FERRET - MEDICAL CONSIDERATIONS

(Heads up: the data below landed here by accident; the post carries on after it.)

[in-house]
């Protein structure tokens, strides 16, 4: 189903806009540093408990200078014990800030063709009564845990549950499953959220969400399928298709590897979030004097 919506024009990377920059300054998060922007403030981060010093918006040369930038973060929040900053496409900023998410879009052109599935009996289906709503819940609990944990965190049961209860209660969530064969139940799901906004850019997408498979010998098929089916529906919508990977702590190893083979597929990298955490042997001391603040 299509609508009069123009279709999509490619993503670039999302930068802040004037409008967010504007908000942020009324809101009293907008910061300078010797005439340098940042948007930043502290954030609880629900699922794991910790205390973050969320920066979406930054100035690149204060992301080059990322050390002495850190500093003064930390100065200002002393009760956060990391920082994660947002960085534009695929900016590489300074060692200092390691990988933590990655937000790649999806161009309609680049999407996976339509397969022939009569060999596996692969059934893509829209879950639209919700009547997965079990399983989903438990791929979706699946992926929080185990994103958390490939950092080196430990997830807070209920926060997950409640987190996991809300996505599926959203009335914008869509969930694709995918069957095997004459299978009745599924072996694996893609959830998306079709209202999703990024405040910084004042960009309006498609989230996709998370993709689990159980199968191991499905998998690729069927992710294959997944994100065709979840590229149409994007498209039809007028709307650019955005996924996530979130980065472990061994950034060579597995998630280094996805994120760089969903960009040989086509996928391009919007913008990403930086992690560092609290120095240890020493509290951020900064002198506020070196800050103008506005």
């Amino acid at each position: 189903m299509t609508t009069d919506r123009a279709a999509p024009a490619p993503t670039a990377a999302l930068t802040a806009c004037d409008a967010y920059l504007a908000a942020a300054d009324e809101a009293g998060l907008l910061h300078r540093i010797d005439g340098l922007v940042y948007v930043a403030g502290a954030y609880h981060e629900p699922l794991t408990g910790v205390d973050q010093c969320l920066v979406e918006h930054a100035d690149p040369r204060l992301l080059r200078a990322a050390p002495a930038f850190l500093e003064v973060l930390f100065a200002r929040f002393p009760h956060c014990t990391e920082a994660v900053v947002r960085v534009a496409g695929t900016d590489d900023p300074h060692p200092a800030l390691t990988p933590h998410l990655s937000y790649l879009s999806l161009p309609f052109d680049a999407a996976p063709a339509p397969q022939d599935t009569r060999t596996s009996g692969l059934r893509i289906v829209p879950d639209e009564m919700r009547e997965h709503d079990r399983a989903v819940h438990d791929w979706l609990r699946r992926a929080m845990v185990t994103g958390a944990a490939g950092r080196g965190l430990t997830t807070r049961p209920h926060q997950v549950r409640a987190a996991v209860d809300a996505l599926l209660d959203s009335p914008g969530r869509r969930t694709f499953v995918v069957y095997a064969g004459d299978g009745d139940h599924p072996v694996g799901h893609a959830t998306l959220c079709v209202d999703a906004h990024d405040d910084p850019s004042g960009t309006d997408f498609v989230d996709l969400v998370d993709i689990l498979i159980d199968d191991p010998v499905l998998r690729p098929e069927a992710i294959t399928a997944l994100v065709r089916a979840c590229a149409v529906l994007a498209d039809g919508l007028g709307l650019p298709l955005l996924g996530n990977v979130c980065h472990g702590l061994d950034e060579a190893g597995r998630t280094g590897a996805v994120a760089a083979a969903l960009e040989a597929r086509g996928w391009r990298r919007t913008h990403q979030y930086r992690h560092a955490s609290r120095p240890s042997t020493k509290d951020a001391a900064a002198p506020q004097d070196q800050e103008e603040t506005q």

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FERRET – MEDICAL CONSIDERATIONS DISEASE There are two medical conditions of ferrets which demand special mention: the ferret's extreme susceptibility to canine distemper and the unusual consequences of female ferrets coming into heat. Brief mention of other medical conditions will be made following a discussion of these two conditions. CANINE DISTEMPER Ferrets are highly susceptible to canine distemper. The initial signs of the disease appear 7 to 10 days after exposure to the virus and include inappetence and a thick mucous and pus-laden discharge from the eyes 1460 Gordon Street and nostrils. A rash commonly appears under the chin and in the groin Guelph, Ontario N1L 1C8 area 10 to 12 days following exposure. The foot pads become greatly 519-837-1212 thickened. This disease is considered 100% fatal, with infected ferrets email@example.com dying 3 to 31/2 weeks after initial exposure. www.petsandvets.ca Prevention of this disease should be an absolute priority because treatment is useless. Kits should first be vaccinated against canine distemper at 6 to 8 weeks of age (4 to 6 weeks of age if kits are from unvaccinated mothers). A booster vaccine is essential 2 to 3 weeks later. We use modified live vaccines and recommend yearly boosters. CONSEQUENCES OF FEMALES IN HEAT Female ferrets are seasonally polyestrus which means they are capable of coming into heat more than once during the breeding season (March through August). They are also induced ovulators which means that ovulation occurs as a result of the act of copulation. The onset of heat is primarily recognized by swelling of the external genitalia. If a ferret in heat does not engage in copulation, she will remain in heat up to 160 days. If she is bred, the swelling of the external genitalia usually regresses to normal size within 2 to 3 weeks after copulation. Sustained heat is dangerous and life-threatening because it usually results in bone marrow suppression which results in severe anemia and decreases in the number of circulating white blood cells. Because of this likelihood, any female ferret not intended for breeding should be sterilized (spayed/ovariohysterectomized) by 6 to 8 months of age. Female ferrets in heat can be taken out of heat within about 3 weeks by the injection of a specific hormone given after the first ten days of heat. Once out of heat, they can be spayed before they come back into heat (usually 40 to 50 days after administration of the hormone). RABIES Ferrets should be vaccinated against rabies annually with Imrab3. OTHER VIRAL DISEASES Ferrets are not susceptible to the viruses which commonly produce upper respiratory disease in domestic cats (Rhinotracheitis, Calicivirus), nor are they susceptible to canine hepatitis. There is no definitive evidence that ferrets are susceptible to Canine Paryovirus or Feline Leukemia Virus and we currently are not recommending vaccination against any of these diseases. We have, however, documented a number of cases of lymphoma and lymphosarcoma (cancer) in ferrets over the years. Some of these cases were tested for Feline Leukemia Virus; some tested positive. We cannot prove a cause and effect relationship on such a small number of cases, but feel that the possibility definitely exists for ferrets to become infected with this virus and for cancer to be one possible end result of such an infection. Some researchers believe that leukemia and related diseases among ferrets may be caused by a virus or viruses specific to ferrets. Feline Infectious Peritonitis is another serious viral disease of cats for which ferret susceptibility is not yet known. There is no vaccine available for this disease, not even for cats. Because of our lack of knowledge regarding ferret susceptibility to this disease and the other feline diseases previously discussed, we feel that ferret owners should be extremely cautious with regards to their pet's exposure to cats, especially those exhibiting definite symptoms of illness and those of dubious or unknown health status. It is interesting to note that ferrets are susceptible to infection with several strains of human influenza ("flu") Virus. Signs of this illness may mimic those of canine distemper (listlessness, fever, inappetence, sneezing, nasal discharge, etc.) Unlike distemper, however, recovery from influenza usually occurs within 5 days of the onset of the illness. Exceptions to this occur when a bacterial infection complicates the viral infection. HYPERADRENOCORTICISM This is the single most common disease seen in ferrets. Typical age of presentation is four years and older. The first sign is a thinning haircoat over the tail and sacrum that does not re-grow seasonally. Itchiness is also a common indicator of this disease. Females often have swollen vulvas whereas males can have urinary tract obstructions from enlarged prostates. Up to a few years ago the only treatment was surgery. Now we have an injectable medication called Lupron which seems to be highly effective in the vast majority of cases. This drug is given on a monthly basis and is somewhat costly. INSULINOMAS An insulinoma is a tumor of the pancreas which excretes excessive amounts of insulin. This results in dangerously low levels of glucose in the blood. Clinical signs consist of episodic weakness, hypersalivation and star gazing. This disease can be controlled with surgery for a period of time but tends to recur. Medical options can also "buy time" but not a cure. PARASITE PROBLEMS AND SKIN DISEASE Most of the external parasites of domestic dogs and cats (fleas, mange mites, ear mites, etc.) are capable of causing diseases in ferrets. Less is known about the ferret's susceptibility to the more common internal parasites (roundworms, etc.) of dogs and cats. Protozoan (onecelled) parasites also shared by dogs and cats (especially giardia and coccidia) can cause intestinal disease among ferrets. We recommend periodic fecal (stool) examinations to check for such parasites and the administration of the appropriate treatment if warranted. Ringworm (a fungal disease of the skin similar to athlete's foot) has been reported in young ferrets and may be transmitted by infected cats. As a general rule of thumb, products manufactured and intended for use within and on cats (wormers, flea products, ringworm medications, etc.) are safe and suitable for use within and on ferrets, with one exception. Flea collars should never be used on ferrets. HEARTWORM DISEASE Ferrets are susceptible to heartworm disease, a mosquito-transmitted illness primarily of dogs. Ferret owners must carefully consider the pros and cons of preventative therapy for this disease. Accounts of adverse reactions to the standard canine preventative therapy among ferrets have been reported. Furthermore, the average pet ferret would be very unlikely to be bitten by an infected mosquito unless it lives in an area of heavy heartworm infection and has an above average exposure to mosquitoes (e.g. housed outdoors.) Most pet ferrets housed exclusively indoors would be safe from exposure and not require the preventative therapy. HEAT STROKE Ferrets lack sweat glands and are, therefore, somewhat compromised in their ability to maintain normal body temperature in the face of extremely warm environmental temperatures. If the temperature rises above 90 Fahrenheit and if water is restricted or not available to ferrets, heat prostration is likely and death quite possible. Providing ample shade and spraying ferrets on hot days will help to reduce the likelihood of this problem. CARDIOMYOPATHY Cardiomyopathy is a condition of the heart muscle that afflicts dogs, cats, and ferrets. Most reports involving ferrets Implicate males over 3 years of age. The cause of this condition is unknown. The muscle walls of the heart become thickened, reducing the ability of the heart to pump adequate quantities of blood to the rest of the body. Symptoms include inappetence, fatigue, increased periods of sleep, intolerance to exercise, faintinq, and shortness of breath. Diagnosis of cardiomyopathy is made using chest x-rays, an electrocardiogram (ECG), and echo-cardiography (a diagnostic technique using ultrasound waves). All ferrets older than 3 years should have an EGG to screen for this disease.